However, Like some comments that I have read on the nursing times, I have been faced with the same negative attitude. Staff are unable to adapt to the increased demands of the nhs, and allowing their grievances to affect patient care. I hear too often that bad practice is down to being short staffed, yes of course it is a factor, But it’s not the main reason. Compassion is a quality and not a skill that can be taught, but with the right support, monitoring systems, commitment and clear leadership, high standards of care can be still be delivered under pressure.

    The most important tool a member of staff can bring to a ward is the right attitude, and with that our teams will have a greater sense of belongingness and be able to work more effectively. Staff are often too concerned with tasks rather than care due to direct pressure from managers who are focussed on audits, saving money and targets. Deligation of these kinds of responsibility’s could also definitely be better allocated.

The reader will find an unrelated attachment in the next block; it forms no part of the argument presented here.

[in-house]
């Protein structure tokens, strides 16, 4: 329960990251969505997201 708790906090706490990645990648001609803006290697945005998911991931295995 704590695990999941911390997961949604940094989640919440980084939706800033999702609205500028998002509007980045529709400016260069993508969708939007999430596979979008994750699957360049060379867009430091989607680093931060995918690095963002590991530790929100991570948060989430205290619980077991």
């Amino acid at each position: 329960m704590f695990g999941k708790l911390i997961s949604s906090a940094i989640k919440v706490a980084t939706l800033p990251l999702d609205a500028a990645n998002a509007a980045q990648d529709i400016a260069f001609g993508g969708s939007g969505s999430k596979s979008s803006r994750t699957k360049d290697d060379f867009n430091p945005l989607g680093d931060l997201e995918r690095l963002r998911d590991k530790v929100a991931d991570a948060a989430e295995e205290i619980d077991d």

As a mental health nurse, I have heard only positive feedback from staff and patients about the care in the 1990’s, perhaps it is time to look back and return to a simpler yet more effective therapeutic model. This was a time when nurses were allowed to be nurses to care whole heartedly and not have to reduce their time spent with patients to do duties that they are not passionate about, for example “audits” just one example of an administrative task that office staff are better suited for. Combining two separate jobs and allocating nurses to do it has resulted in not only poor record keeping but low moral and poor standards of care.